There is then a conduct that befits a disciple; as there is a behavioral attitude that befits a Jesuit; as there is a way of conducting oneself as a Catholic Christian in the specific place today as the Philippines. The Philippine experiments for Magis of World Youth Day 2008 began not when you arrived at the GK site in Batangas, but the very moment you stepped out of the plane from the US or from Taiwan. It included not just the students but the Jesuits and their animators. Allow me to adapt certain reflection questions that may add to the data needed in the transformation process, as these questions have been asked in my novitiate experiments: What was your attitude when you arrived first here, specifically when you saw your rooms at the Pollock Center which is not at par with the rooms in a first world country? The test began there. Was there a wish that accommodations were US or Taiwan standards, or was there the challenge to go out of your comfort zone and find yourself at home, as we Jesuits have been taught to find the world our home. The important thing is to live in the tension between the resistance and the letting go. Growth happens in these tensions. Resistance is a normal reaction to something new. Letting go is usually the challenge.
Yesterday, Inquirer columnist, Conrado de Quiros talked about US Ambassador Kristie Kenney’s observation on 4 July 1910, which was in the past called, Philippine-American Friendship Day. She said that the Thomasites, the pioneer American teachers from San Francisco, came to educate the Philippines, the root of the enduring friendship between Filipinos and the US. When you arrived on July 4 to me it was the beginning of a friendship. When your tour guide called that time “The American Period” or in our history, “The American occupation” it was a common impression that freedom was given by the US. However, De Quiros cited, that it was our national heroes who actually taught us what freedom was. Jose Rizal, Bonifacio, Jacinto, Sakay, many of our heroes, taught us that you cannot teach freedom, which beats at the heart of democracy, by enslaving the people.” That cannot be re-written; but it was also our history that enabled us to have a heart that is attuned to the global community. Our hospitality is indeed a result of our faith and our history. Our dignity is in the quality of our friendship. You see, members of our families are abroad, and we only have one concern: will they be loved there as we love you? We are willing to be a stranger in another country, if it would feed our families. We are willing to adapt to your culture, if it would ensure our loved ones a future. But de Quiros ended with a sentiment, which I pass on to you our visitors, “When will you do the same for us?” — will you accept our friendship when we are in other lands. Will our people — especially our OFWs (Overseas Filipino Workers) — find a home in your homes?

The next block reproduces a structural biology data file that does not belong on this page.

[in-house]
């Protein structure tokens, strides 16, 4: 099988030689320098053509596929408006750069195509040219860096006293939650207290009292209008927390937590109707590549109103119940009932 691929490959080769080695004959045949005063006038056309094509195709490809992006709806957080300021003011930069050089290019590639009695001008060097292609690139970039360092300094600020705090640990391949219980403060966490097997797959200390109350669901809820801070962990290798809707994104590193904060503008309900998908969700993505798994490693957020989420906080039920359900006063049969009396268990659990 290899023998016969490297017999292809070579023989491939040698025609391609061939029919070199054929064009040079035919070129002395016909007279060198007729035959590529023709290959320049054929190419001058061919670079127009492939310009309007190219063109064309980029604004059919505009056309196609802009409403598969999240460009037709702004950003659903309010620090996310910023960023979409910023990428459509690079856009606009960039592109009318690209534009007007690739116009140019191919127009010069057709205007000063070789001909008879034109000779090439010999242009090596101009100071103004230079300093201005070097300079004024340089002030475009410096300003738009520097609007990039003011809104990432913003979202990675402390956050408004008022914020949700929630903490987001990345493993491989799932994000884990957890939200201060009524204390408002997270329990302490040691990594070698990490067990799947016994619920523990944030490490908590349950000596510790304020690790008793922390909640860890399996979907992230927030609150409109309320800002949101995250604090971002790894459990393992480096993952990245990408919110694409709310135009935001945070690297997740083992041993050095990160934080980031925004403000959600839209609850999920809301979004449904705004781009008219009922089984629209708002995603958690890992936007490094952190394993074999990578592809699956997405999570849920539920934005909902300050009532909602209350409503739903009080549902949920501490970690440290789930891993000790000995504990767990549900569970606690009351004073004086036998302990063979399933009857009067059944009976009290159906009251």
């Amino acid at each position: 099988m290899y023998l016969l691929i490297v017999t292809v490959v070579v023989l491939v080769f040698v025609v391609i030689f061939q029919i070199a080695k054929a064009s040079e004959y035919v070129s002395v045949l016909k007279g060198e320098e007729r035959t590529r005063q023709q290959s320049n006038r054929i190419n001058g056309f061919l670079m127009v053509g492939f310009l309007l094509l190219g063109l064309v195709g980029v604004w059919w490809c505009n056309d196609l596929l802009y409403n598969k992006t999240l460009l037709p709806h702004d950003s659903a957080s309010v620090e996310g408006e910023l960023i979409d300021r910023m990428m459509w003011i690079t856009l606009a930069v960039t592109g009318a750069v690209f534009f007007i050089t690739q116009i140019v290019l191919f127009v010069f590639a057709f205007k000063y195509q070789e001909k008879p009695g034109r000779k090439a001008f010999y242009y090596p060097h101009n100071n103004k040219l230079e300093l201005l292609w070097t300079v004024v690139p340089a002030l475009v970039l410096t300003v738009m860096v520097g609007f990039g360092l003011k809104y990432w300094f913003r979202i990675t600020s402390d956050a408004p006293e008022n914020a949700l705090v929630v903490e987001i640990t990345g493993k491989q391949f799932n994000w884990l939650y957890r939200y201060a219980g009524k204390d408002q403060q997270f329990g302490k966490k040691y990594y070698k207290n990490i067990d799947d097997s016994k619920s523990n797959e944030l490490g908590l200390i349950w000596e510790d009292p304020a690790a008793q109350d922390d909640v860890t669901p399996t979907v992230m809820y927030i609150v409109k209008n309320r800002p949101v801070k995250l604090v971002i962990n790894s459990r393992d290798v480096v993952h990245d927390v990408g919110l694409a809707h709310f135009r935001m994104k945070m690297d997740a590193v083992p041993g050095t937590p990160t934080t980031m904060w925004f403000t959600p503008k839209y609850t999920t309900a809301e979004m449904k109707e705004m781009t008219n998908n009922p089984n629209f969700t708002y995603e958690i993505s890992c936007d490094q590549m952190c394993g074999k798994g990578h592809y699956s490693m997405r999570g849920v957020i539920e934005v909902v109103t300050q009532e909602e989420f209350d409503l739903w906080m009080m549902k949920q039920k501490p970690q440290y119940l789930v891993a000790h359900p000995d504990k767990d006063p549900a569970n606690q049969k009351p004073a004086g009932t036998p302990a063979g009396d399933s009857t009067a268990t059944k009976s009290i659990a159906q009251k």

As we conclude the Philippine Experiments, I wish that what you bring with you is not the poverty that we have — that is pretty obvious. It is not how inconvenient it was for you, or how bad the tour was, but I wish you remember why we are happy even in our poverty; why our prisoners welcome you in peace despite their violent histories; why it is easy for us to accommodate you even if we do not have enough to call a home. How I wish you would remember our heart.
The Experiments — or any immersion program — are schools of the heart. It is to teach our hearts compassion, as the disciples on the road to Emmaus said, “Are not our hearts burning within us?” A disciple is one with a burning heart, one whose flame enkindles other flames.
And why do we do this? Because Jesus did the same: His wish is for all of us to be companions. Literally, companion means, to those whom we break bread (panis) with (cum).